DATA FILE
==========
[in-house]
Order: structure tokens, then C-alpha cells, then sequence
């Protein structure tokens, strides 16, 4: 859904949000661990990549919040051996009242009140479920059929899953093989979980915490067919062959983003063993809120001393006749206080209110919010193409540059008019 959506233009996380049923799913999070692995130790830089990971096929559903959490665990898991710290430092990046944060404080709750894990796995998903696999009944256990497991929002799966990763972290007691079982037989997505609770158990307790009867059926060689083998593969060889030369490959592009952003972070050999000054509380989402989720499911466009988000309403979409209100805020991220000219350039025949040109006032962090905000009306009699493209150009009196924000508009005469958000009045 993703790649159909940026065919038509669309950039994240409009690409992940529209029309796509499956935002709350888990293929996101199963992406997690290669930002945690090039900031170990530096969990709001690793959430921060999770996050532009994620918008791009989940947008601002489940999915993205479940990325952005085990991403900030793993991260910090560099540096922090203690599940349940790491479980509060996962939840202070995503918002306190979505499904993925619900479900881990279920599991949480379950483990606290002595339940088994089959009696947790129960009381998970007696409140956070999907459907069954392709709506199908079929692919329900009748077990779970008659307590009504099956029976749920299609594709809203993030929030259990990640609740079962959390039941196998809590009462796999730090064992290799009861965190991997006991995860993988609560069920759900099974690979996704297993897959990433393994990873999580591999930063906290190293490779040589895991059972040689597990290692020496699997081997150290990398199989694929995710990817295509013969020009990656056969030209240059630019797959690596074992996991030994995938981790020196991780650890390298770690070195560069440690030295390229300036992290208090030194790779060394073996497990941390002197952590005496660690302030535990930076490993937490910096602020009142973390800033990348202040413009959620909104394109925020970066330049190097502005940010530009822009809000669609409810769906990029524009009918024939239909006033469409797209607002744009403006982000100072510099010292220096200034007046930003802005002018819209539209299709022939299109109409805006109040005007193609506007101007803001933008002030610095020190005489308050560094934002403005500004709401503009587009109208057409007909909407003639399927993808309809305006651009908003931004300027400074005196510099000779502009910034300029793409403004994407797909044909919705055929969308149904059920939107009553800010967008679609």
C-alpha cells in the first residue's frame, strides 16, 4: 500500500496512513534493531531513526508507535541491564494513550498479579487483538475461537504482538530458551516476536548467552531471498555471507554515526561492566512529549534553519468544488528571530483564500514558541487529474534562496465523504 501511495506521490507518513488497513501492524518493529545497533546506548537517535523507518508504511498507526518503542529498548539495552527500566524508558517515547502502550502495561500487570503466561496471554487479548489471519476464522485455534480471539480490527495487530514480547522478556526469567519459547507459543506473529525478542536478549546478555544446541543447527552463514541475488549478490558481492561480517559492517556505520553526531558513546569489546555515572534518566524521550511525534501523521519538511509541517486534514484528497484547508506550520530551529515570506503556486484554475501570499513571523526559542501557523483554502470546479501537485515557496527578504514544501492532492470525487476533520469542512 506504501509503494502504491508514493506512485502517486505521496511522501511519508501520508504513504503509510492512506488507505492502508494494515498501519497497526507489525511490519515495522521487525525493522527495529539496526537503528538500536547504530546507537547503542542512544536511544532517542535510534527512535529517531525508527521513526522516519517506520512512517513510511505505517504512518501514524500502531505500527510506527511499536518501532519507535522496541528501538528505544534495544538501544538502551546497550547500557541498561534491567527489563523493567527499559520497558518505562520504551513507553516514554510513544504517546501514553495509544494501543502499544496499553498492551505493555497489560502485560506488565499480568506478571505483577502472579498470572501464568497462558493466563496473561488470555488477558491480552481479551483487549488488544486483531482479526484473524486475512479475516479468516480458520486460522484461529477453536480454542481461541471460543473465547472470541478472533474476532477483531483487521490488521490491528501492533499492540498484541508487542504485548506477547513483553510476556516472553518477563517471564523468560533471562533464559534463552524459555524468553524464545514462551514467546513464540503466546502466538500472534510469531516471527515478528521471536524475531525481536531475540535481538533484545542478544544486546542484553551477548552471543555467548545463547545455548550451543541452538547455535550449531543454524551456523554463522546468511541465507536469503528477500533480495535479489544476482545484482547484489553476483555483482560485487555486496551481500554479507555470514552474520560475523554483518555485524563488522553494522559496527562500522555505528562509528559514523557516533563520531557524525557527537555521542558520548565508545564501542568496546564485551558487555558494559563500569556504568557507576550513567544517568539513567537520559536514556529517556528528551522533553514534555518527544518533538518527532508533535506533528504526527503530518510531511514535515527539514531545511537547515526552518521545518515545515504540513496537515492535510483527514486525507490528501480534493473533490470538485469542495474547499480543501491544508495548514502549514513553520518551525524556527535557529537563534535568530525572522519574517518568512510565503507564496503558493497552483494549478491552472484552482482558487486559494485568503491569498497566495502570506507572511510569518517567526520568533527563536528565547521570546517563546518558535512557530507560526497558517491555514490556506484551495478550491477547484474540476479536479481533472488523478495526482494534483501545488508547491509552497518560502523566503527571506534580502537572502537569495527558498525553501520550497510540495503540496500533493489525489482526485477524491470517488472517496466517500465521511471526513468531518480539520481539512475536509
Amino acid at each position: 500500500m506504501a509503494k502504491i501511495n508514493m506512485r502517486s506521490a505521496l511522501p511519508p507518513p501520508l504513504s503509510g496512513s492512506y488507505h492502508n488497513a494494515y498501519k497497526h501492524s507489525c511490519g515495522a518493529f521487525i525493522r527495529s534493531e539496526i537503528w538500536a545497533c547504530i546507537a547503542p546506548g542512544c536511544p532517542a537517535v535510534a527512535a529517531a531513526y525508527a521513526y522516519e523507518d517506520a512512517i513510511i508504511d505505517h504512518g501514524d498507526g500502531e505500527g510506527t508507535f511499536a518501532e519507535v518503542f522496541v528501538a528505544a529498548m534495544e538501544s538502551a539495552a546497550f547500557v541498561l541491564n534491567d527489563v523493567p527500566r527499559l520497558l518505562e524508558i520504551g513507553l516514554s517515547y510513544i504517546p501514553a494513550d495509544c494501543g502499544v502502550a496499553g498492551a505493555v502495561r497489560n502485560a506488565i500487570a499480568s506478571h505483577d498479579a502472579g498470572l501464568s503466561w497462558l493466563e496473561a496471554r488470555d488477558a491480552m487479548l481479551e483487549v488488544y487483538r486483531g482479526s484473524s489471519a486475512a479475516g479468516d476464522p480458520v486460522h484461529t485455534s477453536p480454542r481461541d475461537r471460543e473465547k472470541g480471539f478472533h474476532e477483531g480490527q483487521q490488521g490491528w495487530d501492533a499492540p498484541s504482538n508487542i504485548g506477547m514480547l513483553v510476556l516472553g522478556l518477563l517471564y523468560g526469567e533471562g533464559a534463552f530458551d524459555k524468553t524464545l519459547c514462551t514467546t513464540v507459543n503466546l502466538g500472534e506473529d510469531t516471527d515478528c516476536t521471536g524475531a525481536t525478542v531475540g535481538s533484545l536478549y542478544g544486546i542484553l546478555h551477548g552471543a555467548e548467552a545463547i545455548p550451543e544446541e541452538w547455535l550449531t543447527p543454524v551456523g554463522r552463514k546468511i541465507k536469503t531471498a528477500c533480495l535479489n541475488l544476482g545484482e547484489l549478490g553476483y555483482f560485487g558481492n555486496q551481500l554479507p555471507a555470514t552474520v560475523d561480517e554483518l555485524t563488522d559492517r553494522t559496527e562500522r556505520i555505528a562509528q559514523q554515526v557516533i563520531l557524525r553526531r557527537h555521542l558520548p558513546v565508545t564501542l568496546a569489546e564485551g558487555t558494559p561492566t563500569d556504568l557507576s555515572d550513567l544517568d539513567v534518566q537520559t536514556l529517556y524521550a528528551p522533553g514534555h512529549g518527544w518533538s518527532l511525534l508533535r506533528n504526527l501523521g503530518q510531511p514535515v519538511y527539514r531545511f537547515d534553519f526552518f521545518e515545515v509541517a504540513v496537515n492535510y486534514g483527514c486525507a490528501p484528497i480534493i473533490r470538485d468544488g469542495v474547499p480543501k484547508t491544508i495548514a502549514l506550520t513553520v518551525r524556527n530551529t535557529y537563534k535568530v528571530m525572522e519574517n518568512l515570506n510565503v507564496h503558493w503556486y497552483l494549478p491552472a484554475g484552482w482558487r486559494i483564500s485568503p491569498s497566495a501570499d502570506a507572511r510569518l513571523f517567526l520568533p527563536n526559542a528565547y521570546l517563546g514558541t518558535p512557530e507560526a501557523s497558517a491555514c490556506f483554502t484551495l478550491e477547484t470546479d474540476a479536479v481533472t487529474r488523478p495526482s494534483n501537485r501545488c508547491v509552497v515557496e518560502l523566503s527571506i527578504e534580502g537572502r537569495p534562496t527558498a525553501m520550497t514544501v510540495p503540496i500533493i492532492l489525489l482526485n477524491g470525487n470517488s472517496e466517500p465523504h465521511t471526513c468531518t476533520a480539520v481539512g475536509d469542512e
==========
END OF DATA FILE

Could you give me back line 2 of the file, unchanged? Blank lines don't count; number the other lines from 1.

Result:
Order: structure tokens, then C-alpha cells, then sequence